What I’m looking for here is how sophisticated art is. To begin with, how good are artists from any given period at portraying three dimensions in two dimensions? Receding train tracks, or the pre-train era equivalent, indicate a minimum of late concrete operational (linear logical) thinking. So I will only be looking at drawings and paintings, not sculptures. My main source for art history is Gardner’s Art Through the Ages: A global history. (Thirteenth edition, by Fred S. Kleiner, 2009. Boston: Thomson Wadsworth, but also some earlier editions, depending on what was on the library shelf at the time.)
The oldest paintings we have are from caves in Europe and the Middle East. These date from the early creative explosion (circa 30,000 years ago).
Paleolithic cave paintings (circa 30,000 – 8,000 BCE)
A lot of the paintings from this period are animals. They may be outlines or painted in, and they are isolated, rather than against a background. Sometimes they are clustered together or overlapping each other. (Some of these remind me of an artist’s sketchbook.) Some of the animals are painted in a twisted perspective, with the body in profile and the face viewed head on, in order to see all the details better. This is similar to the way children in middle childhood sometimes draw things. Some of the paintings include human stick figures.
Here are some examples from France, the first from ca. 22,000 BCE, the latter two from ca. 15,000-13,000 BCE:
The animals with horns or antlers are drawn so you can see both horns/antlers. The head on the animal in the last example is quite twisted, not just because it’s attacking the hunter.
Some of these murals look like artist sketchbooks to me, with the animals added in wherever there’s room. Example from Chauvet-Pont-d’Arc Cave, France:
This period also has lots of handprints. There are some in the top example here.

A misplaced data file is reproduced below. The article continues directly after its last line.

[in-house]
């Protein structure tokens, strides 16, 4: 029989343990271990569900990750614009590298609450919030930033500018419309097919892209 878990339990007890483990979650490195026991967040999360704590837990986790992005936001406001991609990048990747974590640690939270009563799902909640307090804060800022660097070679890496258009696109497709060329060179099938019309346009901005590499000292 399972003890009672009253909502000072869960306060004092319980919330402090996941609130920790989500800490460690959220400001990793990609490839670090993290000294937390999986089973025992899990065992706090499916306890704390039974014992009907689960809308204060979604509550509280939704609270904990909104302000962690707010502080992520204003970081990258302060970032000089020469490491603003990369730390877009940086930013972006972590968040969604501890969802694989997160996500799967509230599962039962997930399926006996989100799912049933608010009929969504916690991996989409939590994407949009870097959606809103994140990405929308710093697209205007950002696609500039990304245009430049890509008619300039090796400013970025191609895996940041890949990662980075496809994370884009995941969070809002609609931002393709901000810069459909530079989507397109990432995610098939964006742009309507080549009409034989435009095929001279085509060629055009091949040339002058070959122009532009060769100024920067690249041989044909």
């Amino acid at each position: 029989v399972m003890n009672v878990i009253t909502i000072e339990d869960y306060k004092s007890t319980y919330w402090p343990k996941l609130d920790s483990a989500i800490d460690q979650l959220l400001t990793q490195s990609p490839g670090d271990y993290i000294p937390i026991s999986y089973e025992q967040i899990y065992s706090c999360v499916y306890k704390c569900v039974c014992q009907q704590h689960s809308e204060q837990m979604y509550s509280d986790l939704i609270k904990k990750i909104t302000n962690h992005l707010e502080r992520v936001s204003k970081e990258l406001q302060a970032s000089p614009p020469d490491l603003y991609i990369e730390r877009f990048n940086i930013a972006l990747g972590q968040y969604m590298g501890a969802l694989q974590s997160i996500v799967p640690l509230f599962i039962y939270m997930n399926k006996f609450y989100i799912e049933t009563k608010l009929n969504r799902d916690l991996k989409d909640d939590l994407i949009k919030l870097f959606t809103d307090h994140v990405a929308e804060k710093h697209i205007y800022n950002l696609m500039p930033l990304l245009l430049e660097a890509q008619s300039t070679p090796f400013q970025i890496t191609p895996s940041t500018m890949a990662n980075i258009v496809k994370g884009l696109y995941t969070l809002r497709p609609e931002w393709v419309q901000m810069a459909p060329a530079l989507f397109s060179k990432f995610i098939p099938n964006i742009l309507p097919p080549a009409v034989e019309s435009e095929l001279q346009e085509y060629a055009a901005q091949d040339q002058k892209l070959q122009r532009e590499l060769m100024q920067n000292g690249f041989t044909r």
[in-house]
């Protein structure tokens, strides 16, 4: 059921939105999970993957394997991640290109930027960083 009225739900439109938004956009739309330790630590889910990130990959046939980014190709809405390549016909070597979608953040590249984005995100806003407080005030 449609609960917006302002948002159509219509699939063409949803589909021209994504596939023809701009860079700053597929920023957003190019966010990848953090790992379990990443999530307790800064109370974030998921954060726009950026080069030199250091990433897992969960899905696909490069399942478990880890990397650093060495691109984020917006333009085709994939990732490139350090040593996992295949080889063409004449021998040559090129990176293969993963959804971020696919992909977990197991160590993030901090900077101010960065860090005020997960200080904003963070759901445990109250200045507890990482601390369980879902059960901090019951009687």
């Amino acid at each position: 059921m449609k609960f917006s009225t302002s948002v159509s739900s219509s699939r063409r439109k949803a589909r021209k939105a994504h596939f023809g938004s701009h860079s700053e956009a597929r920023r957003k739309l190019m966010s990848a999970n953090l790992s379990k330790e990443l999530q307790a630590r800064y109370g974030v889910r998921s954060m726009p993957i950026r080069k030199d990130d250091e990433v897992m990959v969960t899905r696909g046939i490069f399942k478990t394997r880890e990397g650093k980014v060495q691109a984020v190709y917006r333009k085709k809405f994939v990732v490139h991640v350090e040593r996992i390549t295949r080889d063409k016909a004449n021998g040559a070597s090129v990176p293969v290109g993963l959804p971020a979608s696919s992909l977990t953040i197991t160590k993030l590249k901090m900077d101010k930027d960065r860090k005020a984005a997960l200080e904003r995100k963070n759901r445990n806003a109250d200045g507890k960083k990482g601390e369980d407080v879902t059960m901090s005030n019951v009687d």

Neolithic wall paintings (circa 8,000 – 2,300 BCE)
Wall paintings from this period are more sophisticated. There are more human figures, and they may be painted in more instead of just being stick figures. What’s more, you get paintings of groups of humans hunting animals – actual tableaus rather than just a jumble of figures. Human figures are sometimes shown in twisted perspective, with bodies in profile below the waist and viewed from the front above the waist.
Example – I don’t have a date or location for this:
There is also a painting at Çatalhöyük (Catal Hoyuk) that may be a landscape or map that is flat, with mountains in the background and the city laid out in front – there is no sense of depth in the painting. Technically it’s not a cave painting – it’s a mural, but it’s close enough, and it fits better here than in the next post.
So far everything is flat. There is no sense of perspective – no sense of three dimensions portrayed in two. All this art comes from a period where human cultures had a mental age of no more than seven – the representational synthesis. If my theory is correct, perspective would not appear before the classical era anywhere. (I didn’t cheat and look at art first – the stages are devised from literature.)
I will look at the transition to classical culture in the next post.
(P.S. I came across a reference to research an art historian did applying cognitive developmental research to art history and was going to look at it after finishing this series of posts, but can’t find the reference. If I find it again I will probably read it and report on how well I did. But it’s always best to figure things out for yourself first then check against others. At least for this sort of thing.)